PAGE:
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The Laughing Spot

By Quinn Eastman

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Neuroscientists have discovered a focal pathway in the brain that, when electrically stimulated, causes laughter followed by a sense of calm and happiness.

These effects were observed in a 23-year-old woman with epilepsy who was being monitored for a seizure diagnosis, and the technique was then used two days later to help calm her during brain surgery while she was awake.

The behavioral effects of direct electrical stimulation of the cingulum bundle—a tract of neural fibers in the brain—were confirmed in two other epilepsy patients undergoing diagnostic monitoring. Emory neurosurgeons see the technique as a potentially transformative way to calm patients during awake brain surgery.

For protection of certain brain functions, patients may need to be awake and not sedated during surgery so that doctors can talk with them, assess their language skills, and gauge when they are getting close to critical areas.

“Even well-prepared patients may panic during awake surgery, which can be dangerous,” says Kelly Bijanki, assistant professor of neurosurgery. “One of our patients was especially prone to it because of moderate baseline anxiety. Upon waking from global anesthesia, she did indeed begin to panic. When we turned on her cingulum stimulation, she immediately reported feeling happy and relaxed, told jokes about her family, and was able to tolerate the awake procedure successfully.”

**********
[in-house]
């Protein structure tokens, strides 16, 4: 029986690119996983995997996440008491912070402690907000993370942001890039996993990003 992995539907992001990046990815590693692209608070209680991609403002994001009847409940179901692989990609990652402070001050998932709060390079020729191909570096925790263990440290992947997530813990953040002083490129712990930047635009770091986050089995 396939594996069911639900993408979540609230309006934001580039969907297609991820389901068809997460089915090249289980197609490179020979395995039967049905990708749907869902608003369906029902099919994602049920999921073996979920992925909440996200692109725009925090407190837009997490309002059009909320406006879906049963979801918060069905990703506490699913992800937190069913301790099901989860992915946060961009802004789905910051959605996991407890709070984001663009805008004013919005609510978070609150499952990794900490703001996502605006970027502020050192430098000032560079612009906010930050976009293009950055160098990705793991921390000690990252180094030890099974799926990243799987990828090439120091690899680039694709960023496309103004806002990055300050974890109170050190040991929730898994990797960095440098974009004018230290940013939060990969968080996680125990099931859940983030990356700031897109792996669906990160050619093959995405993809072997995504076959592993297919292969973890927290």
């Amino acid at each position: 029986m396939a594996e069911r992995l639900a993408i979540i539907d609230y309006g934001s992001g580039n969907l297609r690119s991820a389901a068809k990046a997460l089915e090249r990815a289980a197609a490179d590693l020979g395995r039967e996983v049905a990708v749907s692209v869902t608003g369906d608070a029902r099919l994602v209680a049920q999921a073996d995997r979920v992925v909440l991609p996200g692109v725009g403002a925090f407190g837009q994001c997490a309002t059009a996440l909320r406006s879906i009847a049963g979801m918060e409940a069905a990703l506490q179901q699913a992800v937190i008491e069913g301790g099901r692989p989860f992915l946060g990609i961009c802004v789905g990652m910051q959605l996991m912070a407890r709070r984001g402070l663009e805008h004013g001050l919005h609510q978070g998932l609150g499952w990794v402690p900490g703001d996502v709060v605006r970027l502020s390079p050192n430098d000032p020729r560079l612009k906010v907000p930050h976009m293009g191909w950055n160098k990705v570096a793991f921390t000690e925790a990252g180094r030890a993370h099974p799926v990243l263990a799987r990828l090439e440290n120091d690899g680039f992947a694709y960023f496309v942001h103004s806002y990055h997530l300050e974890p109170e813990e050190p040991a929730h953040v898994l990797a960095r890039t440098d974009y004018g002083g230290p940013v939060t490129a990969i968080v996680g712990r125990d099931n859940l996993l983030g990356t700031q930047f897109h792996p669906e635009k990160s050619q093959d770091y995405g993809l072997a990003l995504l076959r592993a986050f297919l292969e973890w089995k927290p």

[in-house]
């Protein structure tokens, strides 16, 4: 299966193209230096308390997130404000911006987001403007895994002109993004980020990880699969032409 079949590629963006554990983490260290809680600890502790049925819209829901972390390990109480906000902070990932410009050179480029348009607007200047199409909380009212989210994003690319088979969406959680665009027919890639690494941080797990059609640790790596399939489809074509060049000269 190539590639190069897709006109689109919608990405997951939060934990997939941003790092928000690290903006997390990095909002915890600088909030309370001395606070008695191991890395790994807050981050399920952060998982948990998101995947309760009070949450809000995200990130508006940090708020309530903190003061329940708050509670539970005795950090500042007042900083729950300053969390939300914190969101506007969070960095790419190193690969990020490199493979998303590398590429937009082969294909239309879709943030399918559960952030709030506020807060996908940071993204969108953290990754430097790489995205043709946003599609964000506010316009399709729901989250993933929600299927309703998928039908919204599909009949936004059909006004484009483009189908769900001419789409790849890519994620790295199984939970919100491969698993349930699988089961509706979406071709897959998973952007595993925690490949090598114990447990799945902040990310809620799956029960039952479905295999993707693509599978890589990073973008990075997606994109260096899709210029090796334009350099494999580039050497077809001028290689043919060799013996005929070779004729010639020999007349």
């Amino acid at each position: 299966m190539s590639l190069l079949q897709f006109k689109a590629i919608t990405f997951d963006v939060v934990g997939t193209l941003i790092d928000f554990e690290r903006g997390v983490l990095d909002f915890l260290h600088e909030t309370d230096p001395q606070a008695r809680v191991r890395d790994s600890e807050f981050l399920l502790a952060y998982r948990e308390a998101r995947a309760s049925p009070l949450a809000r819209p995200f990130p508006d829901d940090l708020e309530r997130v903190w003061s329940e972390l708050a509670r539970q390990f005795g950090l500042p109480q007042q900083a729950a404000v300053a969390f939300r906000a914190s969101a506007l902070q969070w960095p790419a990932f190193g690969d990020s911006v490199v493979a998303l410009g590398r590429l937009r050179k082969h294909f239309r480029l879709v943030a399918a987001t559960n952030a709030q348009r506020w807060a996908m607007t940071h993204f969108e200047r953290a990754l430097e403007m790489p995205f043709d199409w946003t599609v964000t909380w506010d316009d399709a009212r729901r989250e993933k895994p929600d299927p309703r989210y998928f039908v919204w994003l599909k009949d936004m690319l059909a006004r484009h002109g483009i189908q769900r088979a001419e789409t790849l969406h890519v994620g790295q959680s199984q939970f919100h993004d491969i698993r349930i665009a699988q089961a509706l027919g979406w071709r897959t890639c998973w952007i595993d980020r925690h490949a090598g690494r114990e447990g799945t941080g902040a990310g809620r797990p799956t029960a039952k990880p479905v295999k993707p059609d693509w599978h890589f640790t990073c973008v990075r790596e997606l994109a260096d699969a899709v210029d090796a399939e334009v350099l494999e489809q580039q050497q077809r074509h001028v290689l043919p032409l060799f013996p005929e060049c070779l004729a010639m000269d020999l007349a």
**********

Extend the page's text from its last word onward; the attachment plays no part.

Understanding how cingulum bundle stimulation works could lead to better ways to treat depression, anxiety disorders, or chronic pain via deep brain stimulation. The stimulation, says doctors, immediately provoked “mirthful behavior, including smiling and laughing, and reports of positive emotional experience.”

“The patient described the experience as pleasant and relaxing and completely unlike any component of her typical seizure or aura. She reported an involuntary urge to laugh that began at the onset of stimulation and evolved into a pleasant, relaxed feeling.”

The cingulum bundle (depicted above during stimulation by Emory medical illustrator Bona Kim) lies under the cortex and curves around the midbrain like a girdle or belt —hence its Latin name. It links many brain areas together, like a “superhighway with lots of on and off ramps,” says Jon Willie, assistant professor of neurosurgery and neurology at Emory, who performed the surgeries.

The area that appears key to laughter and relaxation lies at the top front of the bundle.

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